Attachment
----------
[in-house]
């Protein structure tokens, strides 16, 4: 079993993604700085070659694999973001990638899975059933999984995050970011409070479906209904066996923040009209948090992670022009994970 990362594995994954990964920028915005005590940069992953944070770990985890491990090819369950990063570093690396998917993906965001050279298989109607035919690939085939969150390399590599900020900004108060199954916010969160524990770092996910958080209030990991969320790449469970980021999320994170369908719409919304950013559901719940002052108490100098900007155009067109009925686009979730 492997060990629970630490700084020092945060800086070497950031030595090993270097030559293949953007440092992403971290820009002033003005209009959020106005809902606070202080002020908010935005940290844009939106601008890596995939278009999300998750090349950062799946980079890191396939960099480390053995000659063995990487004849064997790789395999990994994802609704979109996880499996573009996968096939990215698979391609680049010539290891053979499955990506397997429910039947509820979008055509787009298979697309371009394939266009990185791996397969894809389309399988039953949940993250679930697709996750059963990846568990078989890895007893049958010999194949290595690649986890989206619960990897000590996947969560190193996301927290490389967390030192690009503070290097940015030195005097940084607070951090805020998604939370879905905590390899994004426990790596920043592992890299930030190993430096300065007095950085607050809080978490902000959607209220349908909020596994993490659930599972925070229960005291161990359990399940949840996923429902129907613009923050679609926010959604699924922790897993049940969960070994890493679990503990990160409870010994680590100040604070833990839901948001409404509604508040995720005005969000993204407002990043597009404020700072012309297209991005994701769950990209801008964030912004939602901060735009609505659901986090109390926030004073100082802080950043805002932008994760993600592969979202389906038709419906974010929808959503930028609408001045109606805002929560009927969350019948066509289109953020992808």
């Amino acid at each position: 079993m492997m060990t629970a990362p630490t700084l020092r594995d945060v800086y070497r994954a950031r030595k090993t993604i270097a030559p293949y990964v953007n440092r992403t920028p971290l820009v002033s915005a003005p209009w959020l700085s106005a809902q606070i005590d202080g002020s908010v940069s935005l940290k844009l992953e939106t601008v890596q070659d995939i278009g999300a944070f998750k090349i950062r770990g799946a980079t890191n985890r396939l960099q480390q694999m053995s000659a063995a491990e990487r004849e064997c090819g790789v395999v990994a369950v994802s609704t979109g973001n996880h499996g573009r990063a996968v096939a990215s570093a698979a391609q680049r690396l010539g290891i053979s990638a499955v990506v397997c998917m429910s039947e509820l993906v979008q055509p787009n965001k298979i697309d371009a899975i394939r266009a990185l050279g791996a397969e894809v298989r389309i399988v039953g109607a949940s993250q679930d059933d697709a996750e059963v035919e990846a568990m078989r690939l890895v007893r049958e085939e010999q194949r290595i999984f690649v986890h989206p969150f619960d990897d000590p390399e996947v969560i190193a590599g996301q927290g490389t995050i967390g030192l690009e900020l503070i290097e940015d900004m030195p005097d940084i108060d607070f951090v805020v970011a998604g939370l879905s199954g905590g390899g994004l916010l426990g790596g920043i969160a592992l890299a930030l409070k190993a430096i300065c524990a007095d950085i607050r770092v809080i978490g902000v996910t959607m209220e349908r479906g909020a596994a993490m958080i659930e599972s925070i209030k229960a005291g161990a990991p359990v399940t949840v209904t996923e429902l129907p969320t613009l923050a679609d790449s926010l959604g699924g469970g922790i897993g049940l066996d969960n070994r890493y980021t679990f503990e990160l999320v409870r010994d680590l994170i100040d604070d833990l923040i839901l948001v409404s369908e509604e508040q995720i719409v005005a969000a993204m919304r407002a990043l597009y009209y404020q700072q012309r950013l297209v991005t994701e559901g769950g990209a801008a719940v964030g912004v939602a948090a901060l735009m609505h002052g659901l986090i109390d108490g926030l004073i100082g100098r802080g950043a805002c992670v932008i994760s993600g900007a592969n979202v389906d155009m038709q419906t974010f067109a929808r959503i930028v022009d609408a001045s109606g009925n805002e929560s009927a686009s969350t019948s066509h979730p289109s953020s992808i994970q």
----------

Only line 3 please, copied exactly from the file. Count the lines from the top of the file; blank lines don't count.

């Amino acid at each position: 079993m492997m060990t629970a990362p630490t700084l020092r594995d945060v800086y070497r994954a950031r030595k090993t993604i270097a030559p293949y990964v953007n440092r992403t920028p971290l820009v002033s915005a003005p209009w959020l700085s106005a809902q606070i005590d202080g002020s908010v940069s935005l940290k844009l992953e939106t601008v890596q070659d995939i278009g999300a944070f998750k090349i950062r770990g799946a980079t890191n985890r396939l960099q480390q694999m053995s000659a063995a491990e990487r004849e064997c090819g790789v395999v990994a369950v994802s609704t979109g973001n996880h499996g573009r990063a996968v096939a990215s570093a698979a391609q680049r690396l010539g290891i053979s990638a499955v990506v397997c998917m429910s039947e509820l993906v979008q055509p787009n965001k298979i697309d371009a899975i394939r266009a990185l050279g791996a397969e894809v298989r389309i399988v039953g109607a949940s993250q679930d059933d697709a996750e059963v035919e990846a568990m078989r690939l890895v007893r049958e085939e010999q194949r290595i999984f690649v986890h989206p969150f619960d990897d000590p390399e996947v969560i190193a590599g996301q927290g490389t995050i967390g030192l690009e900020l503070i290097e940015d900004m030195p005097d940084i108060d607070f951090v805020v970011a998604g939370l879905s199954g905590g390899g994004l916010l426990g790596g920043i969160a592992l890299a930030l409070k190993a430096i300065c524990a007095d950085i607050r770092v809080i978490g902000v996910t959607m209220e349908r479906g909020a596994a993490m958080i659930e599972s925070i209030k229960a005291g161990a990991p359990v399940t949840v209904t996923e429902l129907p969320t613009l923050a679609d790449s926010l959604g699924g469970g922790i897993g049940l066996d969960n070994r890493y980021t679990f503990e990160l999320v409870r010994d680590l994170i100040d604070d833990l923040i839901l948001v409404s369908e509604e508040q995720i719409v005005a969000a993204m919304r407002a990043l597009y009209y404020q700072q012309r950013l297209v991005t994701e559901g769950g990209a801008a719940v964030g912004v939602a948090a901060l735009m609505h002052g659901l986090i109390d108490g926030l004073i100082g100098r802080g950043a805002c992670v932008i994760s993600g900007a592969n979202v389906d155009m038709q419906t974010f067109a929808r959503i930028v022009d609408a001045s109606g009925n805002e929560s009927a686009s969350t019948s066509h979730p289109s953020s992808i994970q």